The Orchard in Winter

The winter garden does not include fruit but our work prepares 
for the delicious gems we will enjoy next spring and summer. 

The last tree ritual before we bid adieu to the fruit Harvest for 2011 
was to pick the Fuyu persimmons. 
This gorgeous fall fruit hung on into November, 
gleaming in the golden sunlight 
and beckoning us to take a bite from the tree.  
ESTATE's Chef Uriel couldn't resist 
and he was glad we had Fuyus rather than Hachiya persimmons, 
which are more tanic and not so tasty right from the tree. 
The day he and John gathered persimmonswhich became
persimmon jam at ESTATE 
(especially luscious as a dipping sauce with the zepoles), 
they picked 50 lbs of persimmons.
And the juju berries that John and Colby picked off the tree 
in early November clung to the branches in December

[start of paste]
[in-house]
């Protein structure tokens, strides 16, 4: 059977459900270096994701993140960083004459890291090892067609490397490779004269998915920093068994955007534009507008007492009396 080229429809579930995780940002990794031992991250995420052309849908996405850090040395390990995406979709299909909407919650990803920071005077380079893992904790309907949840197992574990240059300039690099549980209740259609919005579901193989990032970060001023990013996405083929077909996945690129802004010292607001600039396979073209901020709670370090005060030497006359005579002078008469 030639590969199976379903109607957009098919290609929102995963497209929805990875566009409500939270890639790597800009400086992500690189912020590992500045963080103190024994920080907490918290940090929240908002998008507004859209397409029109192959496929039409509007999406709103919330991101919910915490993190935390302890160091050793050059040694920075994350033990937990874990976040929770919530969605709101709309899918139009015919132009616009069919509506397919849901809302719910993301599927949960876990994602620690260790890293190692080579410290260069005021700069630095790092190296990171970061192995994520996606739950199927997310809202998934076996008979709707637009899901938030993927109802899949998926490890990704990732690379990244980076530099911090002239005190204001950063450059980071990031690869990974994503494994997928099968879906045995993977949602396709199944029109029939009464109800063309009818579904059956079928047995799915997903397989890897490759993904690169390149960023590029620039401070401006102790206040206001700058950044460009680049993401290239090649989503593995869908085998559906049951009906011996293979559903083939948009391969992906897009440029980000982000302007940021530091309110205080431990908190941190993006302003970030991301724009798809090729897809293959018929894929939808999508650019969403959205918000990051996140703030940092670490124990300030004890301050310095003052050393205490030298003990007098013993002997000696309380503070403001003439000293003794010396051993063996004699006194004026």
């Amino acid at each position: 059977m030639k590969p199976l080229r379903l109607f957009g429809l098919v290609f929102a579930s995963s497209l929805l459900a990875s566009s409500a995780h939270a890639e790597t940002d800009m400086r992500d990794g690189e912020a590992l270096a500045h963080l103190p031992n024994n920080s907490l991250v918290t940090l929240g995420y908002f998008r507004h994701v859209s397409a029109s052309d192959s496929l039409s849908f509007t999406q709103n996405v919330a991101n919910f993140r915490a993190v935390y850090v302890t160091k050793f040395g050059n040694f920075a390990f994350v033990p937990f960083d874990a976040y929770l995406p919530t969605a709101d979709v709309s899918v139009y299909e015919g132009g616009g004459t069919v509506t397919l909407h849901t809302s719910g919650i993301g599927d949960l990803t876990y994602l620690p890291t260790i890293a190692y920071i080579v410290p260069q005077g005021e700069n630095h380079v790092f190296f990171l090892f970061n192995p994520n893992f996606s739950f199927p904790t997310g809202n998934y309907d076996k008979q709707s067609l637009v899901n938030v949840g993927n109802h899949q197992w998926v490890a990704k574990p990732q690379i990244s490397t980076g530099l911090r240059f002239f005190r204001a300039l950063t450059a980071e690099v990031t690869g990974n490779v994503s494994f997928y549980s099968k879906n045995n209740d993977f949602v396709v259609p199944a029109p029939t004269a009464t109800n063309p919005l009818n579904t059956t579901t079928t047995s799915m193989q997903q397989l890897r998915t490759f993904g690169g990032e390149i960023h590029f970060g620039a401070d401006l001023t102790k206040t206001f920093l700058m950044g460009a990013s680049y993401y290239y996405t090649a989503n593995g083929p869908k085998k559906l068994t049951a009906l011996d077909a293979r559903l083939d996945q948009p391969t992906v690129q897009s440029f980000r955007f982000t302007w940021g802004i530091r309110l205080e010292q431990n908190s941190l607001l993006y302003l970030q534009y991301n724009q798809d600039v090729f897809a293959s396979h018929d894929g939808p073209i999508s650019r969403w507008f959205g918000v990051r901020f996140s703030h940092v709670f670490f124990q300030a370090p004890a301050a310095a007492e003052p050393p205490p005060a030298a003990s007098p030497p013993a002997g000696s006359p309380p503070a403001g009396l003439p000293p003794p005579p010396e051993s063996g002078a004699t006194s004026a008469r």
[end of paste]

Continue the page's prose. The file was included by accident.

but were past the point we can use them.

Now though there is much to be done in the Orchard, weeding and 
clearing beds, pruning and amending the soil.  
That is what occupies us along with our labors in the lower beds.  
John was delighted to discover how fertile the soil
in the Orchard was this year, 
so he is considering what to plant here for winter.
Matt and Ray from Local Landscapers  
Even though the trees will be dormant in winter, 
with such rich soil, our options for vegetables are expanded.
As we work in the Orchard amidst the bare branches 
we dream of fruit, like the Indian Blood Peaches that grew here.
 For now, though that is a few months away.
As we await the budding of the trees in Spring, 
perhaps there will be radishes or carrots in the orchard beds 

January chronicles will tell you what John decides to do here.

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